My mom usually runs the half-marathon whenever I run the full one. Our travels are a good getaway from work, but we have certainly studied plenty of Christmas decor during holiday-season runs, too. Whenever I travel, I run every day to explore the new scenery, as running makes unknown territory familiar very quickly. The sounds and sights and places I have discovered afoot were even better than some of the trips’ other highlights.
My Favorite Experiences
Unquestionably, my favorite 26.2 experiences include the Traverse City Bayshore Marathon. There’s nothing like peacefully gliding along Old Mission Peninsulas’s rolling eastern coast with the cooling lake refreshing me as I am alone and ahead of the small pack of participants.
Another favorite, and polar-opposite, is New York Marathon. Picture 50,000 runners traversing over five bridges through five boroughs with two million roadside spectators screaming you along on your metropolis-wide tour. On the race weekend in New York, you can reach your hands into the air and feel the energy pulsating all around. It was amazing to return to New York for a second run with my brother for his first marathon.
The Benefits Of Running
A few decades and 50 marathons later a few things have changed and I’ve learned many lessons along the way. Thankfully, in part due to my parents, I’ve been reaping running’s benefits ever since.
Running lends you the identity and the voice inside your head that together make it easier for you to make better choices. As a result, committing to health has so many benefits. Like helping you choose a healthy diet, aim for enough sleep, be in tune with and aware of your body and its incredibly complex systems that sustain you. As well as making other choices that are sure to enhance your best athletic performance.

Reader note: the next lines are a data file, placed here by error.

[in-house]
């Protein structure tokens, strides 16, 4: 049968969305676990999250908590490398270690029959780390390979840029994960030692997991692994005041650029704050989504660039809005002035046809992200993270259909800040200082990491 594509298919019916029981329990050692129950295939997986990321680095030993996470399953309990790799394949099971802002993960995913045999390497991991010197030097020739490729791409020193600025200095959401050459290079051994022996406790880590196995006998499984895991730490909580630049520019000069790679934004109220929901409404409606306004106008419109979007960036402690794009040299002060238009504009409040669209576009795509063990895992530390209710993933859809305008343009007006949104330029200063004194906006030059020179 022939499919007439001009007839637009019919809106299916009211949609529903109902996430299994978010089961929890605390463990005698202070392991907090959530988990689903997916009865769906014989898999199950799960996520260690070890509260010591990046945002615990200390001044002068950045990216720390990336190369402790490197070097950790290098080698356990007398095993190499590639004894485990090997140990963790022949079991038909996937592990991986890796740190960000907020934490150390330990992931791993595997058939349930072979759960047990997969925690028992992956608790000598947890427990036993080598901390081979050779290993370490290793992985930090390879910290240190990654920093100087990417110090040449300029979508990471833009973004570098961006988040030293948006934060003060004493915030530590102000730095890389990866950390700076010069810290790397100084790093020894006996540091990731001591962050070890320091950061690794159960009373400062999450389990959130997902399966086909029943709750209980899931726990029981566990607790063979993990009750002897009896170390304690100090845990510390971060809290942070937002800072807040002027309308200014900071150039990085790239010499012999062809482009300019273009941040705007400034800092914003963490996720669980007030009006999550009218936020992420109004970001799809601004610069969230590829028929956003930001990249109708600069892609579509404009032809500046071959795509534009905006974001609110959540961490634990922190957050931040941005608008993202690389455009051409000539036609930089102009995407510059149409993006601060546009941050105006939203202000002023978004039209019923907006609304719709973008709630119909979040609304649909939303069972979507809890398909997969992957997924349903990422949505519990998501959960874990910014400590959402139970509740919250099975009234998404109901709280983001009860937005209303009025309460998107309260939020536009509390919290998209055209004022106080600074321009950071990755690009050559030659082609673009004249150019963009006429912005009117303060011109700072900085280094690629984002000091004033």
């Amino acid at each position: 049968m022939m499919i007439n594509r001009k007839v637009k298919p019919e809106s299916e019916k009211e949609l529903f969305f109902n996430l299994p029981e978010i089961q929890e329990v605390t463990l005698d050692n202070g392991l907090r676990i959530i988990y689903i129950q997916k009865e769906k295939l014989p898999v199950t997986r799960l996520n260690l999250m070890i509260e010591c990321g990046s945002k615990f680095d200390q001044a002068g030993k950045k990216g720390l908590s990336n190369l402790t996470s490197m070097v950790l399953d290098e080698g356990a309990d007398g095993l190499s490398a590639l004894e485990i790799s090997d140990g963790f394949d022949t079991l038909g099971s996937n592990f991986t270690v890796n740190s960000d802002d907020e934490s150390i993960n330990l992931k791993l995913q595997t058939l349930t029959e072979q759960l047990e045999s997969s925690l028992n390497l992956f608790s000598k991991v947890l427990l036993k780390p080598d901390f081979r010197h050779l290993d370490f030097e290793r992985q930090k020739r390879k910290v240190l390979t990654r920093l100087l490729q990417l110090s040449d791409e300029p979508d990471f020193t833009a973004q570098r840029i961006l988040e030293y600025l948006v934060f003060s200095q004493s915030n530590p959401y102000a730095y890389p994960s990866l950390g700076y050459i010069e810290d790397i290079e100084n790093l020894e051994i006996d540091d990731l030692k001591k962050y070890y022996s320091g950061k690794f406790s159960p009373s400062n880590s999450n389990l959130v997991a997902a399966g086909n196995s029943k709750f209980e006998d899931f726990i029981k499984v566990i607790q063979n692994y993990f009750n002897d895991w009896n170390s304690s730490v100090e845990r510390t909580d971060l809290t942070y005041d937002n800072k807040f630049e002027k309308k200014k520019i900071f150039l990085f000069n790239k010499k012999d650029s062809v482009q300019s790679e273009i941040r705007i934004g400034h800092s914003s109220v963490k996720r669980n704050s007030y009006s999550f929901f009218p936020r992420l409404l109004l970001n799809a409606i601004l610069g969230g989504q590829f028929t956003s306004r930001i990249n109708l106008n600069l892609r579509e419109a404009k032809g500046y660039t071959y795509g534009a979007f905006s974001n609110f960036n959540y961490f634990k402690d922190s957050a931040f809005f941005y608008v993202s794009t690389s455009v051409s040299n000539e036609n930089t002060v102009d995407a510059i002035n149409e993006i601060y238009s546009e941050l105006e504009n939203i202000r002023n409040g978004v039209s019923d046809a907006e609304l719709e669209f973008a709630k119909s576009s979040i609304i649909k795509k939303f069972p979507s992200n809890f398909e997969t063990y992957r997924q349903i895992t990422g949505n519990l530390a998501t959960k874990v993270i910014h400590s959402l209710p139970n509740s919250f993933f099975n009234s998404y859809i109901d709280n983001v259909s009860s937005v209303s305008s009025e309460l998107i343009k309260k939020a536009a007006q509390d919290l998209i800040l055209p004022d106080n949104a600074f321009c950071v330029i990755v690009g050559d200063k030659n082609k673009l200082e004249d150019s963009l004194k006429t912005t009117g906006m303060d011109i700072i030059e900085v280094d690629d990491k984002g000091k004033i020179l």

Despite the distance, running, jogging, walking, or any exercise pays loads of benefits and bonuses everyone is always looking for. All that training helps to put things (and tasks) in perspective so that large projects seem much smaller and easier to complete.
On long distance runs, you’re able to see the big picture and the minute details – the massive distance covered but also every single step in the road that you take to complete it. That learning parallels into every other project in life, be it professional or personal. If you think running is hard, it may be, but it makes everything else so easy! Moreover, running is something BEYOND a physical accomplishment. It is a mental endeavor that helps you learn what your mind can achieve, including putting mind over matter, and pushing your body beyond your own limited conclusions of its potential.
Devoted runners realize people often aren’t looking to add extra responsibilities or complexities to their routine. It’s always hard enough just to get work done, let alone working harder to figure out how to get it done better. Regular running and other workouts, or even participating in activities like the arts on a consistent basis, help one prioritize what is important in personal and professional projects, eliminating time wasted on trivial things that won’t be productive. If an hour is taken out of your day for a run, you intrinsically and instinctively plan every other remaining minute that much more critically and effectively to polish off priorities. Knowing time is limited helps you realize the most important functions and their outputs to maximize your efficiency.
Clarity & Creative Problem Solving